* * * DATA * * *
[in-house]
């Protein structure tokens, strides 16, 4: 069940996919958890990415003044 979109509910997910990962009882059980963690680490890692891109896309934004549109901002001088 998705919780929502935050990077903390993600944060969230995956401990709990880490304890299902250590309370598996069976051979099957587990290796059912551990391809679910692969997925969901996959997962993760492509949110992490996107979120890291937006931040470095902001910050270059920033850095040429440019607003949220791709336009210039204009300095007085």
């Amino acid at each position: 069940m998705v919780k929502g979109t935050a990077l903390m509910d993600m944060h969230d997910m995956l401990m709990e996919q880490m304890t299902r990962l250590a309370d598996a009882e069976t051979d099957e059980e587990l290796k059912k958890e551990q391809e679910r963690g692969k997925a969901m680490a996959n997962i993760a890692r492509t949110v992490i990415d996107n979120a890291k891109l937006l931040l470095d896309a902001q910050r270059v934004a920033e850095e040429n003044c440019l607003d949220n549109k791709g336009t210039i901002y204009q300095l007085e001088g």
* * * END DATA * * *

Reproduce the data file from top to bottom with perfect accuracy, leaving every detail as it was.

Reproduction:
[in-house]
């Protein structure tokens, strides 16, 4: 069940996919958890990415003044 979109509910997910990962009882059980963690680490890692891109896309934004549109901002001088 998705919780929502935050990077903390993600944060969230995956401990709990880490304890299902250590309370598996069976051979099957587990290796059912551990391809679910692969997925969901996959997962993760492509949110992490996107979120890291937006931040470095902001910050270059920033850095040429440019607003949220791709336009210039204009300095007085």
């Amino acid at each position: 069940m998705v919780k929502g979109t935050a990077l903390m509910d993600m944060h969230d997910m995956l401990m709990e996919q880490m304890t299902r990962l250590a309370d598996a009882e069976t051979d099957e059980e587990l290796k059912k958890e551990q391809e679910r963690g692969k997925a969901m680490a996959n997962i993760a890692r492509t949110v992490i990415d996107n979120a890291k891109l937006l931040l470095d896309a902001q910050r270059v934004a920033e850095e040429n003044c440019l607003d949220n549109k791709g336009t210039i901002y204009q300095l007085e001088g």